I'll Never Write a Novel

The Memoir of a Personal Essayist OR Confessions of a Theatre Widow

Thursday, April 03, 2008

Tapping into Pop Culture

The husband and I were chatting the other day about what I know anything about. The fact is that I know a little bit about a lot of stuff. I am the Queen of Useless Trivia, so to speak. We concluded that pop culture is really my area of expertise. I have no idea what I am supposed to do with this information.

In any case, I was brainstorming on all things pop-culturey I might want to blog about yesterday, and I thought about reality TV. I am not a big reality TV fan, as such, because none of it is "real." I think of it as commensurate to having conversations with total phonies who say, "I'm just keeping it real," which is code for, "I am full of it" or "I don't care about what my actions have to do with anyone else." They may not know it's code. Reality TV is full of it, and it shows no concern for consequence, so it's all kind of the same gig to me.

But, I loved the first couple seasons of the Real World. It appears that it has now sunk to desperate lows of depravity, but the first few seasons were like gold to voyeurs like me. The people on the shows had no idea that they might become "famous." They worked real jobs and had real relationships with their roommates, for better or for worse. The first meetings weren't set-up as the "who would I like to screw?" intros that they are now. I loved the first couple seasons of American Idol, too. These were real unknowns who just wanted to sing. Most of the contestants just wanted a chance to sing for an audience. No one was being courted by celebrity fashion designers to wear their clothes during performances. They took it seriously, but not too seriously. And they didn't talk back to the judges. Contestants honestly say stuff like, "Who are you to judge me?" THEY ARE THE JUDGES.

So, I know the names and story lines of the first couple seasons of both shows. I couldn't tell you the names of anyone from "The Amazing Race," "Survivor," "Big Brother," "Beauty and the Geek," etc. And, I grow to hate the current seasons of anything "reality," more and more. But, I thought that I might start blogging about the pioneers of reality TV. I know Kevin from the original Real World, New York, has been writing for Vibe magazine, and is very politically involved. Heather, also from NY, started producing hip-hop music. Judd and Pam from San Francisco got married. What became of the rest of them? These people who basically gave their lives for the new face of TV, actually wanted to go back to their real lives. And they live real lives now. They aren't trying to work their way onto TMZ, just to stay in the spotlight.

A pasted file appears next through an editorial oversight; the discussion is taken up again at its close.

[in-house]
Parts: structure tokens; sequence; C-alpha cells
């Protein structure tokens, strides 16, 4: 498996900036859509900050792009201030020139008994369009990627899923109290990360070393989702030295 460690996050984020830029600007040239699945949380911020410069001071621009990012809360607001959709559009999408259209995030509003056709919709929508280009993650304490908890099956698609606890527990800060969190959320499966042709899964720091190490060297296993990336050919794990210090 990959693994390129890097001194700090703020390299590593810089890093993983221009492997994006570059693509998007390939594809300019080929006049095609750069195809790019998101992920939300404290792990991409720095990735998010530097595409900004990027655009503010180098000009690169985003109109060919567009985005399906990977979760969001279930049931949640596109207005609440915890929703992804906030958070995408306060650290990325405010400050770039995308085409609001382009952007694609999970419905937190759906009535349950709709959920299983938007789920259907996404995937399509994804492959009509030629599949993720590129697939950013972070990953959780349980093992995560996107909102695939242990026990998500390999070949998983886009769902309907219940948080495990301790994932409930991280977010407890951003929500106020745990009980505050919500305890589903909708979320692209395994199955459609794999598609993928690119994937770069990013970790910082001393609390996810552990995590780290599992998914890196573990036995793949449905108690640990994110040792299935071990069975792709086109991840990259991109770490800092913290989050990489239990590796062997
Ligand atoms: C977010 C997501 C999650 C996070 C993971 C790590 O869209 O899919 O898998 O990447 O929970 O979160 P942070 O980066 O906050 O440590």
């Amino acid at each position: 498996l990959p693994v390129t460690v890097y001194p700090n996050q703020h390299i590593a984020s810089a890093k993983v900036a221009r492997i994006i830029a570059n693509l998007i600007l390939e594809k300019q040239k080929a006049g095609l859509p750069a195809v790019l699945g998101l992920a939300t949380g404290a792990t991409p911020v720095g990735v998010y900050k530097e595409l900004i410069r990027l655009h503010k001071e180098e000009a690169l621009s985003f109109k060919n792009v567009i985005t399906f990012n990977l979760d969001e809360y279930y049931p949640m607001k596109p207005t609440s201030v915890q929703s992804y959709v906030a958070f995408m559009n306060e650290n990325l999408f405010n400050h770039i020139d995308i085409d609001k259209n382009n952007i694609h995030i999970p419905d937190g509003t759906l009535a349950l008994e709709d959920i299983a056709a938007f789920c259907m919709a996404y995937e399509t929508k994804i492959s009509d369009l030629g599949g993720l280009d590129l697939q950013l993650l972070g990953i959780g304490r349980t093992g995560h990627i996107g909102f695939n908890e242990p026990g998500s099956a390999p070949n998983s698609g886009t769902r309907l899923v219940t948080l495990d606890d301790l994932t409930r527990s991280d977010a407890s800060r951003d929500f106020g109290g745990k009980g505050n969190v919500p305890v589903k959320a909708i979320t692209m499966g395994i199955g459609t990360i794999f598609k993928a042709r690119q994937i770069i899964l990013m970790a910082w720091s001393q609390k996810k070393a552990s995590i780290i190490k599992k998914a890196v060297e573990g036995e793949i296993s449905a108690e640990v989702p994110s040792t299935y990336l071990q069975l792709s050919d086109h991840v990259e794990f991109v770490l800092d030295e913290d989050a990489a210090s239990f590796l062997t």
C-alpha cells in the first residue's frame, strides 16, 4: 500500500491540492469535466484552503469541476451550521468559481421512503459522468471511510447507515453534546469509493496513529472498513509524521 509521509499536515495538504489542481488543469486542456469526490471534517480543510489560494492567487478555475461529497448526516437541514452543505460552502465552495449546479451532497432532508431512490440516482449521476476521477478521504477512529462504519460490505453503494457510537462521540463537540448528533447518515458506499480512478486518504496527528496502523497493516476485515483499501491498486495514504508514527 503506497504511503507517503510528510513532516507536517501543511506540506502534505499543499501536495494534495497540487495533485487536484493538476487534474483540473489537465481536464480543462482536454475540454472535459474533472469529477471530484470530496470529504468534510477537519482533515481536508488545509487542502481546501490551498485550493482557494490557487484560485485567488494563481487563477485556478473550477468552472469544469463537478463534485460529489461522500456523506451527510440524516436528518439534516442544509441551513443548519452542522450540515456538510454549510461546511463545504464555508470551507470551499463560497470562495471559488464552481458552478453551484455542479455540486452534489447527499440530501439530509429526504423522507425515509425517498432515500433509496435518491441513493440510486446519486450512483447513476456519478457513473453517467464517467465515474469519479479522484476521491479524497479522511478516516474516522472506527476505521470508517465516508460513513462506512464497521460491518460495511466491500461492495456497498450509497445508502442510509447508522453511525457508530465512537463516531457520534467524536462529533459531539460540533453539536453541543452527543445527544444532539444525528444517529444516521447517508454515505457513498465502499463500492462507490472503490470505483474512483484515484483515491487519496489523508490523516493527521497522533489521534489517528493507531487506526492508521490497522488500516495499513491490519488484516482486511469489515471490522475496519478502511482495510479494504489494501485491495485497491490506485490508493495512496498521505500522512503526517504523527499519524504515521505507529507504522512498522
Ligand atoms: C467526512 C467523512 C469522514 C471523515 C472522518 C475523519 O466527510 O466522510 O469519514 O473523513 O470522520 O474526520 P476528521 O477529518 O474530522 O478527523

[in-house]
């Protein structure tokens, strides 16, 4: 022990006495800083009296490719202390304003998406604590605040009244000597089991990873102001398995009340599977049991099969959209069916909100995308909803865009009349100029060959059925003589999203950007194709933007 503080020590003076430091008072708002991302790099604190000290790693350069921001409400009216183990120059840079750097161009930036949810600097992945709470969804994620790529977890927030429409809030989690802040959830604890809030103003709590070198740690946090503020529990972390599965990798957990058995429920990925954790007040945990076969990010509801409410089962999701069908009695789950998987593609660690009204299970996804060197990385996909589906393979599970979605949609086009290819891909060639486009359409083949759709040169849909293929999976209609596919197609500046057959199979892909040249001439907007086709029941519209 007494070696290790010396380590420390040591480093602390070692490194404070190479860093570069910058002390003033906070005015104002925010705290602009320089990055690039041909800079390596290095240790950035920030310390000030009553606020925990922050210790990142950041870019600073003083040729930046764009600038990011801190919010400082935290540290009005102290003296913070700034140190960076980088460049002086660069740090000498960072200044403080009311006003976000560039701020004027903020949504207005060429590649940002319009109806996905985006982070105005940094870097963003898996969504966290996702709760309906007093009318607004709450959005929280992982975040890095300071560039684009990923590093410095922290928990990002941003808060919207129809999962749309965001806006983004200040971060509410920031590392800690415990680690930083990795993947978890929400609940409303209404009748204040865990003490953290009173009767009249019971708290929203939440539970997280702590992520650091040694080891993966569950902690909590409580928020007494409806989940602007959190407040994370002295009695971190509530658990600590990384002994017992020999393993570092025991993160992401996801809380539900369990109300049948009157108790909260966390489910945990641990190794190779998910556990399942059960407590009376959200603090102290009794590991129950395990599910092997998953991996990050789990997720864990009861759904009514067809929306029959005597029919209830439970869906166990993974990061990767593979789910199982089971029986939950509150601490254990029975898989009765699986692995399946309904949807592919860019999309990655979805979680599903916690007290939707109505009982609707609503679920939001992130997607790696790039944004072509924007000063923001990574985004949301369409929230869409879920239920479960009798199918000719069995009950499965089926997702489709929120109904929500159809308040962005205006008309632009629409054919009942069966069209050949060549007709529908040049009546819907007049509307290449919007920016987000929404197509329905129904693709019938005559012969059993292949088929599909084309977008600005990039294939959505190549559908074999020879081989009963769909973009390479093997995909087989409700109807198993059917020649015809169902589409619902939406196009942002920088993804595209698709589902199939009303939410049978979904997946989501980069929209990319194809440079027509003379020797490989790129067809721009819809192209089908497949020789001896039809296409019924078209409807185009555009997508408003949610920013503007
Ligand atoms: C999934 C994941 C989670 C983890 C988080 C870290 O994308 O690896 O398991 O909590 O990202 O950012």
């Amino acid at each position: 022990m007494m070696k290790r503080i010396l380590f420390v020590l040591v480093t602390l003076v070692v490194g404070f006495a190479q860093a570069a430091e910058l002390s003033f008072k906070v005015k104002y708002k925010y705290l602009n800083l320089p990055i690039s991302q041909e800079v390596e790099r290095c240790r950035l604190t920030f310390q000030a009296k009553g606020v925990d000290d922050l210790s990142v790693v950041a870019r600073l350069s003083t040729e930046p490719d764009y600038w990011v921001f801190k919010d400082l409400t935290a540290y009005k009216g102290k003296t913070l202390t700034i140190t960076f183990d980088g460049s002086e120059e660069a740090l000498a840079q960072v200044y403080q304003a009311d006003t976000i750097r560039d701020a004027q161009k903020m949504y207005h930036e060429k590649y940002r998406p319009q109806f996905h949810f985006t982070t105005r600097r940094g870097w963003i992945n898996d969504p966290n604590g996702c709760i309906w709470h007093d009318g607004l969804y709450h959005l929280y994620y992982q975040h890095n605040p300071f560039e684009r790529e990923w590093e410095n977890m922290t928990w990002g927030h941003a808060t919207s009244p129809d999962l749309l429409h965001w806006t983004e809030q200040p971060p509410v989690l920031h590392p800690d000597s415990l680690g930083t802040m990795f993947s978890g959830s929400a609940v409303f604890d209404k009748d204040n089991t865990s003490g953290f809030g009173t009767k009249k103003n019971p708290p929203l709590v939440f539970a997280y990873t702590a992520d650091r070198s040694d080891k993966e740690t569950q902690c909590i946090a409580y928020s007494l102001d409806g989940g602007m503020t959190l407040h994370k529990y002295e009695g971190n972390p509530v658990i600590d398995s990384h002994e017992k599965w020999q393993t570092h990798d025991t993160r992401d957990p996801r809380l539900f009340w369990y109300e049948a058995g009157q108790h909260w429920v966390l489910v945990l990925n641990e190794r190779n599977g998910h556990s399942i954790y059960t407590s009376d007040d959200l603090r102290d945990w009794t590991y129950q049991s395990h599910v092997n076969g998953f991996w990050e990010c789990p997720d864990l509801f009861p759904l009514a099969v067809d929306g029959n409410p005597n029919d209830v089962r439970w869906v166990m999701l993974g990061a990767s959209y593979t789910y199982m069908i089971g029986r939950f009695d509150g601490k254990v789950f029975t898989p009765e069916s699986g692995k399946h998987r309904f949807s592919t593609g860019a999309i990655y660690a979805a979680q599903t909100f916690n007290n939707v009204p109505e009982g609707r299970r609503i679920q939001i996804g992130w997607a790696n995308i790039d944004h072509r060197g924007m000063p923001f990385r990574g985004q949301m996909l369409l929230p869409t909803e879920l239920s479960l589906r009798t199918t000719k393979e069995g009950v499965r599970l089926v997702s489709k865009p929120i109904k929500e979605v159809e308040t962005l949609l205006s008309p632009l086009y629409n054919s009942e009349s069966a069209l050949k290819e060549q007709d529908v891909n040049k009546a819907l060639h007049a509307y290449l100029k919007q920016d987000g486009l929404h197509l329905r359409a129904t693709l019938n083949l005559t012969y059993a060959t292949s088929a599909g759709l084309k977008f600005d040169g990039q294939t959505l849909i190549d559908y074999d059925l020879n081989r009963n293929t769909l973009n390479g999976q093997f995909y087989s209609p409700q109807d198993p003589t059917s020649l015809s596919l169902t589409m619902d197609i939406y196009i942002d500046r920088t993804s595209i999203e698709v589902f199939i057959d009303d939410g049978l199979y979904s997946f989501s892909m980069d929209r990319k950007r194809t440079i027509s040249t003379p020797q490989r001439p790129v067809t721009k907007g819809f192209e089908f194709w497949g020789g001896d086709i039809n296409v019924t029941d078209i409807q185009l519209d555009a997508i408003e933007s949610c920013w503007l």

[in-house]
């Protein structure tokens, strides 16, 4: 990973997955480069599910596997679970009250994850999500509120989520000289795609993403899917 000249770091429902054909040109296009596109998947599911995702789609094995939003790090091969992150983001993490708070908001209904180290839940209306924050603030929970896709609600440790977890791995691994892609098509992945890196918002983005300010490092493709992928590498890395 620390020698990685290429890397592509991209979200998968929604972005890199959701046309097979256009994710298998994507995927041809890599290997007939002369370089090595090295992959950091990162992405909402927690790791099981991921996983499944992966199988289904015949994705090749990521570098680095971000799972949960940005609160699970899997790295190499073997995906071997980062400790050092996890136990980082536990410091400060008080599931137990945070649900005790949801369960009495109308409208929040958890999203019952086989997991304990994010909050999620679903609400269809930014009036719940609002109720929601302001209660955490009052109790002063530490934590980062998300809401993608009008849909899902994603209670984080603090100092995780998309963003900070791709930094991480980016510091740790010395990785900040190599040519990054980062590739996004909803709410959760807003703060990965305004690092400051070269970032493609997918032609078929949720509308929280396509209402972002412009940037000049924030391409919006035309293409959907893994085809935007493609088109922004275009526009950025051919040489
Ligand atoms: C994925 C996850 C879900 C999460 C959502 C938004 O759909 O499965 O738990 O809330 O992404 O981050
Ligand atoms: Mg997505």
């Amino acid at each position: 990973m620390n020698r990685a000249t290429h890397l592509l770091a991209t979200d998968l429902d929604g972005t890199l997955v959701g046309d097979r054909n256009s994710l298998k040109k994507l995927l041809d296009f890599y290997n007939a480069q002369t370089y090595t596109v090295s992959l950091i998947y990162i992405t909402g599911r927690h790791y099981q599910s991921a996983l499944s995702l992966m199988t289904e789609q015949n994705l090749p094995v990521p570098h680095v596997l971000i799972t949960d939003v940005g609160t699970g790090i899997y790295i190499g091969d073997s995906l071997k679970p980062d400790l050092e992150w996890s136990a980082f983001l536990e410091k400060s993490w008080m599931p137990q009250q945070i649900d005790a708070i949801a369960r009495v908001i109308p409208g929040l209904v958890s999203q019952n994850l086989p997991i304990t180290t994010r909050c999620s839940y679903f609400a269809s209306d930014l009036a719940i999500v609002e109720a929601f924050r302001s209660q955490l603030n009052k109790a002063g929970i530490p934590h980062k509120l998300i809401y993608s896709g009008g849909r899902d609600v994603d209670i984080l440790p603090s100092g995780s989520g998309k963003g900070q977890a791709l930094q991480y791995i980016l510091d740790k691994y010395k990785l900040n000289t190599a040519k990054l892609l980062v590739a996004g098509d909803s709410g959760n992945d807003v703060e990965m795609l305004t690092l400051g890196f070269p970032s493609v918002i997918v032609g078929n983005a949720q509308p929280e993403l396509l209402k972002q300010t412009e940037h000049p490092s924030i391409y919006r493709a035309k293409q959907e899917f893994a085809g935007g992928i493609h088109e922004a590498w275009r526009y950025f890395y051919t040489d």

I was thinking that maybe I would start a series of posts dedicated to the "whatever happened to..." of legit pop culture icons. And, I was wondering, just yesterday morning, where could I start? Then, I turned on MTV at 10 p.m. last night. I never watch MTV anymore, but last night I thought, why the heck not? And you now what was on, "The Real World Awards Bash." They were pimping the next season of the show while looking back at the last 19 parts of the series.